Childhood obesity: is it time for the courts to weigh in?

by Peter Magee on May 29, 2012

Peter Magee

In an article dated 14 July 2011, Dan Harris and Mikaela Conley discussed the issue of whether or not children should be removed from parents if they are obese. The article called “Childhood Obesity: a call for parents to lose custody” was published in ABC News.

The article mainly canvases the ideas of the Harvard University child obesity expert, Dr Ludwig, who claims that “State intervention is the best way to tackle childhood obesity and in cases of extremely obese children, removal from the home may be justifiable”. Dr Ludwig justifies this on the basis of “imminent health risks and parent’s chronic failure to address medical problems”.

Dr Ludwig’s views have been highly controversial. Harris and Conley report that the majority of experts who have contacted ABC News have disagreed with Dr Ludwig’s proposal.

The article discussed the case of a three year old child, Anna Marie Regino, who weighed 90 pounds, being taken from her parents by government officials and placed in foster care for two months. The article reports that the incident was extremely traumatic for both Anna Marie’s mother and Anna Marie, who is now aged 14. In the end, it was found that Anna Marie had a genetic predisposition towards obesity.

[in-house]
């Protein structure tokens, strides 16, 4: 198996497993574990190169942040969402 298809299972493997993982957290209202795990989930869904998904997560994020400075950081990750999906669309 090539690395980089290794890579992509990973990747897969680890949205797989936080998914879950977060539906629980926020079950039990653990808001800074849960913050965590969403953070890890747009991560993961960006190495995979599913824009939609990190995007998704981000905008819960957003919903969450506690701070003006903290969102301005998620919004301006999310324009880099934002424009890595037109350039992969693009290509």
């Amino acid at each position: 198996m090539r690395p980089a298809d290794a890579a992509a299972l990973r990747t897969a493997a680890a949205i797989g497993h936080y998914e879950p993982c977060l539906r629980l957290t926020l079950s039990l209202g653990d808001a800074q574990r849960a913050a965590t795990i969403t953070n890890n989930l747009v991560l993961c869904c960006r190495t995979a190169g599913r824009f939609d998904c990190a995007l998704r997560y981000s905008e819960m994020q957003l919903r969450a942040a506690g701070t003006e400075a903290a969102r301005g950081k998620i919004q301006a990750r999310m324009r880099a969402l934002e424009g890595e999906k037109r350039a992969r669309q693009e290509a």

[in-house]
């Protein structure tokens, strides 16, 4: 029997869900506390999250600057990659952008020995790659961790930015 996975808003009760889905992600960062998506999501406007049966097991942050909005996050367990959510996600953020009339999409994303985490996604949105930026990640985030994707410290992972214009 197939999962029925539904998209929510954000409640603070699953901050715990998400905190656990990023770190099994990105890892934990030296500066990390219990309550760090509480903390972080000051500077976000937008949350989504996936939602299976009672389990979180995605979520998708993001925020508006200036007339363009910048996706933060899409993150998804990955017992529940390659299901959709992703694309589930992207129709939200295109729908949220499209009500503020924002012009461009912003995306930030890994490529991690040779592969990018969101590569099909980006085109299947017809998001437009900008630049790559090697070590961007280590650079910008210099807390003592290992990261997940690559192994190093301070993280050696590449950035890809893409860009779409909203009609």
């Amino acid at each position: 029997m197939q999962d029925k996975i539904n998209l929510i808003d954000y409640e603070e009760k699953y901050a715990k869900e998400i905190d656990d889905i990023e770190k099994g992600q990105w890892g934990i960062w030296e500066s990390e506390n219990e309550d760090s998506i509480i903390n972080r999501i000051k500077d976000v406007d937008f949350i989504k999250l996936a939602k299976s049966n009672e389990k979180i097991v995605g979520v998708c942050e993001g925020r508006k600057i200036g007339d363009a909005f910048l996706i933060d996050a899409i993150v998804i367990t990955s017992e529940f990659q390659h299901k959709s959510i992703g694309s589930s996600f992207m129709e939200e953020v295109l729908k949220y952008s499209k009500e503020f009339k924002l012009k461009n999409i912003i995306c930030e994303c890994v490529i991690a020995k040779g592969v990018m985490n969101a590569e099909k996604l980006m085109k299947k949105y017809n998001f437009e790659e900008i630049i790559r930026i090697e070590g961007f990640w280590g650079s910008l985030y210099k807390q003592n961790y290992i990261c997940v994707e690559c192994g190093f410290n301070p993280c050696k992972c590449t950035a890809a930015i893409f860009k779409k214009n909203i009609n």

In Australia, the Courts no longer refer to “custody” of children, as the article headline implies. However, Courts make Orders firstly in relation to whether or not parents should have equal shared parental responsibility for a child. This would include things such as the child’s health and medical care. Once a Court has considered whether or not parents should have equal shared parental responsibility for a child, they will also consider the parents’ arrangements for time with the child. If the Court has found that equal shared parental responsibility is appropriate, then the Court is required to consider if an Order for equal time is also appropriate. The Court is required to consider the best interests of the child, so theoretically, health issues such as obesity could be considered.

While I am of the view that childhood obesity is a serious issue in the sense that it poses long-term health problems for the child, I do not think overall that I agree with the removal of a child from its primary carer due to this issue alone. Rather than a legal approach, perhaps this is an issue best tackled through education and programs that could be offered to parents teaching them how to provide healthy meals to families and incorporate exercise into the family’s routine.

Certainly, we do see matters where separated parents differ regarding their view as to what is appropriate for a child’s health, nutrition and exercise. For example, cases where one parent objects to the other parent taking the child out for fast food meals.

If you have enquiries regarding parenting generally or concerns regarding how the other parent of your child is caring for the health of your child, please do not hesitate to contact us at Armstrong Legal on (02) 9261 4555.

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